Constantino Antonio García Martínez, Abraham Otero Quintana, Xosé A. Vila, María José Lado Touriño, Leandro Rodríguez-Liñares, Jesús María Rodríguez Presedo, Arturo José Méndez Penín

Chapter 4. Frequency Domain Analysis

The sympathetic and parasympathetic branches of the ANS strongly influence heart rate. Afferent sympathetic activity increases heart rate, while afferent parasympathetic activity decreases heart rate. The speed with which changes in these systems are reflected in changes in heart rate is different. The sympathetic system is slow in its effects (a few seconds), while the parasympathetic system is faster (0.2–0.6 s). Given the different speeds of response, it is possible to use frequency analysis to study sympathetic and parasympathetic contributions to the HRV. A key fact to keep in mind in this analysis is that the RR series is not stationary. In this chapter, we will see how to perform HRV frequency analysis using RHRV.
Constantino Antonio García Martínez, Abraham Otero Quintana, Xosé A. Vila, María José Lado Touriño, Leandro Rodríguez-Liñares, Jesús María Rodríguez Presedo, Arturo José Méndez Penín

Chapter 5. Nonlinear and Fractal Analysis

There are many complex systems in nature that can be explained by nonlinear interactions of its main components. The heart rate regulation is one of the most complex systems in the human body. Heart rhythm is innervated by both the parasympathetic and sympathetic branches of the ANS. At the same time, the autonomic nervous system is influenced by humoral effects, hemodynamic variables, respiratory rhythm, and stroke volume, among others. Furthermore, there exist feedback loops among these mechanisms influencing each other in a nonlinear way. A consequence of these nonlinear interactions is that heart rate modulation cannot be fully understood by studying its components in isolation. However, the study of the heart rhythm modulation as a whole is a formidable task. A more common approach in the literature, more modest than the full comprehension of the heart rate regulation system, is trying to quantify the complexity of heart rate using nonlinear statistics derived from the chaos theory or from fractal processes. In this chapter, we summarize the most widely used statistics based on nonlinear and fractal dynamics, and we show how to compute them with RHRV.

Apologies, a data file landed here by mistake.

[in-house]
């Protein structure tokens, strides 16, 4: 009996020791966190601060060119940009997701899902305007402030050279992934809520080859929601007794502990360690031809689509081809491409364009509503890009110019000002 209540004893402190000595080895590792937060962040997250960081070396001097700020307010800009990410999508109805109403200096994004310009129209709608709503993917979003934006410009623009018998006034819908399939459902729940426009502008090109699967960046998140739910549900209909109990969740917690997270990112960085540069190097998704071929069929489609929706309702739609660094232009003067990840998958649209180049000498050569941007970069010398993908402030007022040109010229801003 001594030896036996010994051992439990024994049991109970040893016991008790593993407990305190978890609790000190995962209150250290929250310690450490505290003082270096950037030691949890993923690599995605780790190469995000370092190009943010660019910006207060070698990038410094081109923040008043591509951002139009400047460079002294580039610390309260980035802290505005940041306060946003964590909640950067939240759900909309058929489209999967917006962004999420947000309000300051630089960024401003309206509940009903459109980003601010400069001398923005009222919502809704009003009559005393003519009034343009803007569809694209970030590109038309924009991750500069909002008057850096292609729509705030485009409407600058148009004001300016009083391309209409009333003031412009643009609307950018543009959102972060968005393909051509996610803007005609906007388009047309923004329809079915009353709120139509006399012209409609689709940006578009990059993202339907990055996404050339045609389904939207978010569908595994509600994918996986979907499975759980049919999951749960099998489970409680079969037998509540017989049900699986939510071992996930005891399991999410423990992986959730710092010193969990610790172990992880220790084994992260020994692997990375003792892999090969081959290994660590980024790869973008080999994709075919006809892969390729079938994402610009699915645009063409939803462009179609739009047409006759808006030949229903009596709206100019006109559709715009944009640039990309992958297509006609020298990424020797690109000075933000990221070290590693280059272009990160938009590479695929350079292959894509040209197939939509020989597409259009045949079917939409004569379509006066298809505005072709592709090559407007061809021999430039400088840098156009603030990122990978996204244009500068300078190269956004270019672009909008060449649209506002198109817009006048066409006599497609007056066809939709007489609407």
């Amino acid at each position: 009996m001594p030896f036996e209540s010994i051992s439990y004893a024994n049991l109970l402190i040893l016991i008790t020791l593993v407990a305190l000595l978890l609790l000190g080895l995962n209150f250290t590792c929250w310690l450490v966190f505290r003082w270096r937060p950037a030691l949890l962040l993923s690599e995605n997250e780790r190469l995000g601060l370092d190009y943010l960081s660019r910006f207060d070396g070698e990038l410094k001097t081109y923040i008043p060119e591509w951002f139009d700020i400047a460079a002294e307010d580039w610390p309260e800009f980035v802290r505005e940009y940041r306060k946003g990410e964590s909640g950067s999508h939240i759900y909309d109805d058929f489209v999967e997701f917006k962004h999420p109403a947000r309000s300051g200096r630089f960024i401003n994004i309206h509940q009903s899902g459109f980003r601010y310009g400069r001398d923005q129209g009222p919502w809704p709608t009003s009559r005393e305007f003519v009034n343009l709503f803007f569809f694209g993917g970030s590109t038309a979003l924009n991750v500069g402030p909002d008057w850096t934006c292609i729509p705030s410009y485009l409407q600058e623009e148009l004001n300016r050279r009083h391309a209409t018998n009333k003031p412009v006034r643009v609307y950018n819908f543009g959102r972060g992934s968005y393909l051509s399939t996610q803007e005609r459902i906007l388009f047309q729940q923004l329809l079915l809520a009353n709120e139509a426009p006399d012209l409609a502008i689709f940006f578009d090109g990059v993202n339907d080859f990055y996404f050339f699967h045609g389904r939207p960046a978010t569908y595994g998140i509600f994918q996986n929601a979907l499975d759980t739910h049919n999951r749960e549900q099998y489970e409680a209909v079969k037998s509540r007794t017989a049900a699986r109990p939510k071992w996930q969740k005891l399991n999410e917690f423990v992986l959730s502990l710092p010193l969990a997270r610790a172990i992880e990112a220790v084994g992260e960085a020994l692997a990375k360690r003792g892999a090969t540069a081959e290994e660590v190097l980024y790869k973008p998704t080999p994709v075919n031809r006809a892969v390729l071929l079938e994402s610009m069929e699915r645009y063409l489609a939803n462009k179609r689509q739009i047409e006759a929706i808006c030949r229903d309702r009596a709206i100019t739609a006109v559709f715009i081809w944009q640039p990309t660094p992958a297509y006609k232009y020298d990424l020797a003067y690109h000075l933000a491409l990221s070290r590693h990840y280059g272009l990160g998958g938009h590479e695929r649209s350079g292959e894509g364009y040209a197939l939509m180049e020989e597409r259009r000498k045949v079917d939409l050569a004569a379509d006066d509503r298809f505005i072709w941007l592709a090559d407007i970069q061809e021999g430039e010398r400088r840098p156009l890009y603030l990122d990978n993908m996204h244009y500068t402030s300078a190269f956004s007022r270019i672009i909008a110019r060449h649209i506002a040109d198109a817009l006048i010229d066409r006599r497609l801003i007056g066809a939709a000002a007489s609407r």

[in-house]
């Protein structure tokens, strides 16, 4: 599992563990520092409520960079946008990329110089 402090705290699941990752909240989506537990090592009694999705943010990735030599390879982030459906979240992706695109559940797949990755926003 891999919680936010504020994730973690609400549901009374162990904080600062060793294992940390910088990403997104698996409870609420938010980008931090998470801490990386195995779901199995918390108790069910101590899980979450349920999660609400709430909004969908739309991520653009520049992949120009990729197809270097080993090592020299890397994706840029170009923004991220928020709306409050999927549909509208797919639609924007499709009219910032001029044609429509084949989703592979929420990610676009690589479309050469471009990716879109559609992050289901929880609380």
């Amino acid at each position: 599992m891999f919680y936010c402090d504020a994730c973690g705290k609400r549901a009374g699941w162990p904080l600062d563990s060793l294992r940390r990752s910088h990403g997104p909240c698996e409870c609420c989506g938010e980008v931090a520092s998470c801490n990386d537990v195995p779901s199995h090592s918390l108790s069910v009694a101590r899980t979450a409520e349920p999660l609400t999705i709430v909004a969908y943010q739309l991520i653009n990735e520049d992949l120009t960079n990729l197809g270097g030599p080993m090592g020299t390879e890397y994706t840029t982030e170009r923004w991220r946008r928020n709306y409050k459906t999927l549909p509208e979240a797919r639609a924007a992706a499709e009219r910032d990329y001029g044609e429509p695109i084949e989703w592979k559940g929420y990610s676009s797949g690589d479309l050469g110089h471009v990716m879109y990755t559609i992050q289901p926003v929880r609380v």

Constantino Antonio García Martínez, Abraham Otero Quintana, Xosé A. Vila, María José Lado Touriño, Leandro Rodríguez-Liñares, Jesús María Rodríguez Presedo, Arturo José Méndez Penín

Chapter 6. Comparing HRV Variability Across Different Segments of a Recording

Intervals of physiological interest within the heartbeat time series (such as apnea and ischemia) may be marked making use of tags in so-called episodes. Episodic information can be incorporated into RHRV from external files or can be added using functions included in the package. This information can be useful to compare sections of HRV records both visually and numerically.
Constantino Antonio García Martínez, Abraham Otero Quintana, Xosé A. Vila, María José Lado Touriño, Leandro Rodríguez-Liñares, Jesús María Rodríguez Presedo, Arturo José Méndez Penín

Chapter 7. Putting It All Together, a Practical Example

This chapter presents an example of a complete HRV analysis of several long-duration ECG records employing the RHRV software package, including frequency, nonlinear, and time analysis. First, 3-h intervals of each ECG were extracted, corresponding to morning, afternoon, and night periods. Next, HRV analyses in both time and frequency domains were performed over each portion, and nonlinear values were also estimated. Finally, statistical analysis was applied over the variability parameters corresponding to these three types of fragments, to verify if differences existed among the morning, afternoon, and night ECG intervals. Some statistically significant differences were found between the morning and night periods. In particular, HRVi (HRV index, time) and Poincaré \(SD_{2}\) (nonlinear) parameters differ in a statistical way.
Constantino Antonio García Martínez, Abraham Otero Quintana, Xosé A. Vila, María José Lado Touriño, Leandro Rodríguez-Liñares, Jesús María Rodríguez Presedo, Arturo José Méndez Penín

Backmatter